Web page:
If they got sick or hurt, they all shared one set of legal documents from one of their friends who had become a legal immigrant but decided to go back home, so they had a Social Security card, drivers license and they’d all use it to go to the hospital. We’d laugh about the fact that poor Pedro Nunez had had his appendix removed twice, three broken legs and two broken arms, multiple cuts and bruises, the flu, pneumonia, bronchitis a dozen times and God knows what else. Don’t misunderstand this,; if they could’ve they would have paid their way, but given their status, they were forced to lie. Believe me, it’s no fun to live this way and you don’t do it out of choice.

One guy, Santiago, who was Lorenzo’s cousin, also worked for me. I didn’t know it when it happened, because he didn’t tell me, but one day he had stepped on a board with a nail sticking up and seriously punctured his foot. The next morning his foot was swollen, so he borrowed a larger shoe from someone, wrapped his foot and went to work. Three days later his foot was so seriously infected that he was forced to go to the hospital. Poor Pedro Nunez, hurt again. Santiago was there for a week on an IV antibiotic drip. He almost lost the foot. Luckily, through my phantom worker program, I was able to keep him on the payroll while he recuperated. The simple fact that I went to visit him a few times, swinging by for ten minutes on my lunch hour, nothing important, made me a sort of hero to a bunch of guys who lived in the shadows, expecting nothing in the way of caring or compassion from anyone but themselves.

One night not too long after, Lorenzo invited me to their apartment for dinner. Since I was away from my wife and home all week myself, I had no problem going; it was nice to have something to do. I got there to find they had a rickety old video camera set up facing a blank wall with a Guatemalan flag tacked to it. After dinner ( I hate black beans, but what can you do?) they took turns talking to the camera, making little speeches that I couldn’t understand, but did recognize my name every now and then. Then Lorenzo asked me to get up and speak, explaining that the village priest spoke English and would translate. It turned out that the evening was a tribute to my helping them as their Jefe’, or boss. They wanted their families to see me. They presented me with a Levi’s work shirt as a gift, costing at least thirty dollars, a large sum for them. Then they gave me a cake. A cake. I have never felt so honored or proud…never. At the end of the evening I asked if I could keep the flag, which seemed to please them all out of proportion to the request. It sits over my desk as I write this.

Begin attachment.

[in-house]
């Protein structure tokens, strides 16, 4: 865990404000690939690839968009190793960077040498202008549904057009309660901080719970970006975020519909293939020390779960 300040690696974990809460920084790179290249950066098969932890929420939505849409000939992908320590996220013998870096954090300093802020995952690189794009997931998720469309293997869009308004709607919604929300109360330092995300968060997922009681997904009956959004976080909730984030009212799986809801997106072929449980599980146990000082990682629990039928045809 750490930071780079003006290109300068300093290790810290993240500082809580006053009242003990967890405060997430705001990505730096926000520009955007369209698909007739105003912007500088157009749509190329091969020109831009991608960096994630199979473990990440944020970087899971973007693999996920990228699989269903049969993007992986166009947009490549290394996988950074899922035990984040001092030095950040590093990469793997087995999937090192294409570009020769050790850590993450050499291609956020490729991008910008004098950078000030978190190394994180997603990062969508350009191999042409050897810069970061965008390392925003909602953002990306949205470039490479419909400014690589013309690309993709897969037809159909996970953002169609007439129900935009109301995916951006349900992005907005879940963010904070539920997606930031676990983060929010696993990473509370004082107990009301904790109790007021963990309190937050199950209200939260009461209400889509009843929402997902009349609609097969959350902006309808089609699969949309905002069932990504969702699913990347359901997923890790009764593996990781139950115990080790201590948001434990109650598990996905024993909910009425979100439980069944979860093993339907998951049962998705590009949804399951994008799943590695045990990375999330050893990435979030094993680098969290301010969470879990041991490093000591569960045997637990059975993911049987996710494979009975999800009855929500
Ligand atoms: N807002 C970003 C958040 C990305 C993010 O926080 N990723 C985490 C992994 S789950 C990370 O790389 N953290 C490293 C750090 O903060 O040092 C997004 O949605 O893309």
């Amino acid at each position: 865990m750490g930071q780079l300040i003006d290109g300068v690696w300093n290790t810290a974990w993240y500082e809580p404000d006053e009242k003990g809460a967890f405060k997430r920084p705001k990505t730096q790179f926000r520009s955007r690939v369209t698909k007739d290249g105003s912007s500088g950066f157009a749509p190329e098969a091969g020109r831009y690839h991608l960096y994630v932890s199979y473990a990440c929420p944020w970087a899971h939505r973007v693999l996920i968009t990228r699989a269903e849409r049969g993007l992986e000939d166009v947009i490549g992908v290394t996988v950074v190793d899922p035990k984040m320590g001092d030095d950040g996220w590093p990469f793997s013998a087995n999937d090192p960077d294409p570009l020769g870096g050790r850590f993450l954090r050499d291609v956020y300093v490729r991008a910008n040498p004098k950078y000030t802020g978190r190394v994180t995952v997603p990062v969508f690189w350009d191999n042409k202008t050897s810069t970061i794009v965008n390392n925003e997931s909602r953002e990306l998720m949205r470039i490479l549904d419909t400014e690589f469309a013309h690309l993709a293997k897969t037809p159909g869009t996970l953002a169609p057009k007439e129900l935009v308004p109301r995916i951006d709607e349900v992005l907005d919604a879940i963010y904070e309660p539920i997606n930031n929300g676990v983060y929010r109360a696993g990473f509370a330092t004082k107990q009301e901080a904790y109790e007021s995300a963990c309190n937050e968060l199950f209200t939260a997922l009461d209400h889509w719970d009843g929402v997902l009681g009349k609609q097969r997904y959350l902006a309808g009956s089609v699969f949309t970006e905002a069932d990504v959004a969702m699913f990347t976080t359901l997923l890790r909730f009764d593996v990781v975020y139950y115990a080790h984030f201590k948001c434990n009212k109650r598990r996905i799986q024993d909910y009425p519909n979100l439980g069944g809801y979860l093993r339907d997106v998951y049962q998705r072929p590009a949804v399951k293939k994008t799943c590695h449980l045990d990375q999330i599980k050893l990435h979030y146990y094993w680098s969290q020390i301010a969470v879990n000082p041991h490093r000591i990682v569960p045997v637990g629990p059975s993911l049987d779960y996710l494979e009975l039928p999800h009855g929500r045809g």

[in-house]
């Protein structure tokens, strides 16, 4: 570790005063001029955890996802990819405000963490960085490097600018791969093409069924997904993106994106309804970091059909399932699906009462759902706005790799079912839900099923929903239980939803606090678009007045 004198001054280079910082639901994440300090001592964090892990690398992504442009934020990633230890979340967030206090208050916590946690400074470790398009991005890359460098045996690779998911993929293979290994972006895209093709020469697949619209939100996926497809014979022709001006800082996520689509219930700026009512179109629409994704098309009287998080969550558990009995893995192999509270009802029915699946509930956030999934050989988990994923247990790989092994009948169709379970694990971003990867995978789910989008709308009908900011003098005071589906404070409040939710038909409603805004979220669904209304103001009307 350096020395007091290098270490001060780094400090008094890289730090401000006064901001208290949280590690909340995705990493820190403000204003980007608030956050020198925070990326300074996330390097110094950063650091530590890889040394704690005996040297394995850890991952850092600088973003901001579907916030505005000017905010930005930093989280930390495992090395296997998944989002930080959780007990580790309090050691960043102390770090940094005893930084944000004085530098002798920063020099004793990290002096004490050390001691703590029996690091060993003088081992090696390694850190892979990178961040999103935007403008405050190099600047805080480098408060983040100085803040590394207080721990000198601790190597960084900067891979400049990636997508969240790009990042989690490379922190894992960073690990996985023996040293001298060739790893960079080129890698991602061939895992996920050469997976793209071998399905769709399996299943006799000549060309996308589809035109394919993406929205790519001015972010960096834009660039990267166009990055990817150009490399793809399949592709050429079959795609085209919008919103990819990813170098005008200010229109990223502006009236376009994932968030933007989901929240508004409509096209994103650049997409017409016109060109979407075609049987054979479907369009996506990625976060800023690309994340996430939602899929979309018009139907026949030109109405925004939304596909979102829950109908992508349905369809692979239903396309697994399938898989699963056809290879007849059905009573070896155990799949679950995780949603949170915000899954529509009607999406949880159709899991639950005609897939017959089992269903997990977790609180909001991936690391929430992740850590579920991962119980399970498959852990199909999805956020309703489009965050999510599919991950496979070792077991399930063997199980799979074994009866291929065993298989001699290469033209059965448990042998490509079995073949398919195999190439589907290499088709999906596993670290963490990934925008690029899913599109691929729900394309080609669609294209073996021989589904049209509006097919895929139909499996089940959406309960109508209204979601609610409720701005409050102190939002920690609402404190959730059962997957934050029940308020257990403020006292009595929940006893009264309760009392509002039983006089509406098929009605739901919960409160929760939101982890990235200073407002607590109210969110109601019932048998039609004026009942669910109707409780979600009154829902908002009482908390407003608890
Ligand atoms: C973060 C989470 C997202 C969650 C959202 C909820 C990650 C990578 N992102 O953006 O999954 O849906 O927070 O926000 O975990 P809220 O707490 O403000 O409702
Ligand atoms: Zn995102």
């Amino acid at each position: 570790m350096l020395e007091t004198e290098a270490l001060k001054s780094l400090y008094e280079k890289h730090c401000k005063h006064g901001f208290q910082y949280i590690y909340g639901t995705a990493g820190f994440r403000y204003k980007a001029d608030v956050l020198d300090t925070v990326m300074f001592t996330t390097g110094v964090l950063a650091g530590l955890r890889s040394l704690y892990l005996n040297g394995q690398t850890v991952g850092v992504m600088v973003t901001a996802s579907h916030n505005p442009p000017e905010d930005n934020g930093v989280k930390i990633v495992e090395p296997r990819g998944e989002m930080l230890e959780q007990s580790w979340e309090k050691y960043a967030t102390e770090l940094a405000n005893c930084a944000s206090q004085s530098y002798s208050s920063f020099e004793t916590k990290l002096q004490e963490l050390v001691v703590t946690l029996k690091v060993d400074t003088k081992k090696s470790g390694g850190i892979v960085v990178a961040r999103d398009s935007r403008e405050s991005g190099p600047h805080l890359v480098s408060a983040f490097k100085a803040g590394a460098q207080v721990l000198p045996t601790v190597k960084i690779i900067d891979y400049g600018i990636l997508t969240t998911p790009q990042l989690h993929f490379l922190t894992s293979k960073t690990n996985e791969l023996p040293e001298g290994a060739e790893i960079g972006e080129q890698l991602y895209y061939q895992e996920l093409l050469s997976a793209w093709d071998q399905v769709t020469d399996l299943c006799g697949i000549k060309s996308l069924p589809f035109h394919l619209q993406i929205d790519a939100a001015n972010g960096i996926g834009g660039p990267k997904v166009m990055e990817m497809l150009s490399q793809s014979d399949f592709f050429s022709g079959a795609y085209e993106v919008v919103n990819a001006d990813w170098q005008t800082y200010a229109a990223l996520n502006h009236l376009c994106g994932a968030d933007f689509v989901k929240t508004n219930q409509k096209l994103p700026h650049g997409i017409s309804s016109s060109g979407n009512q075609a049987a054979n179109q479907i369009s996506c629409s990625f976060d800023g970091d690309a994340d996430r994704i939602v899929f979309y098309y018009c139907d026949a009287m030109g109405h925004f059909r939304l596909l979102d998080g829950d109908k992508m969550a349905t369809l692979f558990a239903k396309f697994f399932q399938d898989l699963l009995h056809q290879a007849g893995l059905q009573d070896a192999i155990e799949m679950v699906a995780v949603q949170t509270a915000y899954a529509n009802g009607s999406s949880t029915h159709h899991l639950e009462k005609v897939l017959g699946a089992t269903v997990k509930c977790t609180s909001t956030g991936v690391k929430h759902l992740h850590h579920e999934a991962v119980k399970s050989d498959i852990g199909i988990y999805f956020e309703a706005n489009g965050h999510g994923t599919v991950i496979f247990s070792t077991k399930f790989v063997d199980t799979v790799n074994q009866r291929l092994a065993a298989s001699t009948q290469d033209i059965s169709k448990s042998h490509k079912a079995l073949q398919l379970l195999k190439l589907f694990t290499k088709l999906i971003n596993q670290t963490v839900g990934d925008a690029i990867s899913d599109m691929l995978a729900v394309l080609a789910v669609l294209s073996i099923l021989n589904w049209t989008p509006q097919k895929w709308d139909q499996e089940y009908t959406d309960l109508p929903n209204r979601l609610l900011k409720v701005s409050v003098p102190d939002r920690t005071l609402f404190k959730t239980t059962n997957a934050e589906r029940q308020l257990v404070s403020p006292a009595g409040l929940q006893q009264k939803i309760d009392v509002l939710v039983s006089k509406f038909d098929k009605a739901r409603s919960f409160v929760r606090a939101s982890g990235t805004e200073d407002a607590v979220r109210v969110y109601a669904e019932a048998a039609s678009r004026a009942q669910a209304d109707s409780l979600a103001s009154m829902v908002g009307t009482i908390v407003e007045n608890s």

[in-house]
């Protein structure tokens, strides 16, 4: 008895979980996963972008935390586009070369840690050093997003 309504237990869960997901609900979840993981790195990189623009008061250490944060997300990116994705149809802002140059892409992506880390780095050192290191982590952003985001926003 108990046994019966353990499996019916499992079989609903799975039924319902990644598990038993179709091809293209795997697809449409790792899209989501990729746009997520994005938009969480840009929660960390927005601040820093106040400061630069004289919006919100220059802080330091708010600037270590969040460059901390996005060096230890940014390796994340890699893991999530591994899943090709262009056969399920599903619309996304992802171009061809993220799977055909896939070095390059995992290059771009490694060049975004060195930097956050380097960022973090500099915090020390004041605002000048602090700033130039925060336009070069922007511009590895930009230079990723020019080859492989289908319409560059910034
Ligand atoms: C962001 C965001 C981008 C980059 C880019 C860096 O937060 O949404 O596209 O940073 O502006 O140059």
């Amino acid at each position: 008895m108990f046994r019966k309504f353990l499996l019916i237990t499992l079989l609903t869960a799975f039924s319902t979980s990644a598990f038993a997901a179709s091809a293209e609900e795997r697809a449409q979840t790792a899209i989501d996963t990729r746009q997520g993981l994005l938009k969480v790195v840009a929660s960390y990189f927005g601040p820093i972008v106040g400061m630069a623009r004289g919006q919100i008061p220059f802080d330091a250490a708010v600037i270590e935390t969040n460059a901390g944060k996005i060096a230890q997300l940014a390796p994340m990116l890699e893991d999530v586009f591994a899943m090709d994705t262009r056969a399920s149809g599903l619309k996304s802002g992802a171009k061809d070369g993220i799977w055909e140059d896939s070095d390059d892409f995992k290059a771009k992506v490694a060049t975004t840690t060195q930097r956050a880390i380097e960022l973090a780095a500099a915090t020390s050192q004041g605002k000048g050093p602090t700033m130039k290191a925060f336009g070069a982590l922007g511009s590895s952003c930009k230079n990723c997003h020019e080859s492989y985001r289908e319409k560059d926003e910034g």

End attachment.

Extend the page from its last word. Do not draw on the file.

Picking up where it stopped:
Immigration issue is a hot topic right now. Half the country hates immigrants. But tell me, if you had a country, what type of people would you want to come? These men, who excepting Lorenzo, who at five foot ten inches was a giant among Mayans, were about five foot, three inches tall and maybe 145 pounds, but they would lug heavy materials all day long, never complaining. If they didn’t have work because materials didn’t show up on time, they’d want to leave rather than get paid for sitting around doing nothing. Strong, simple but dedicated men, respectful, lonely, caring for each other because no one cared about them. I’m honored to know them. Tell me you wouldn’t want those guys to be legal Americans. If you don’t, it’s because you know, deep down inside, that they’re better than you and you’re afraid of them.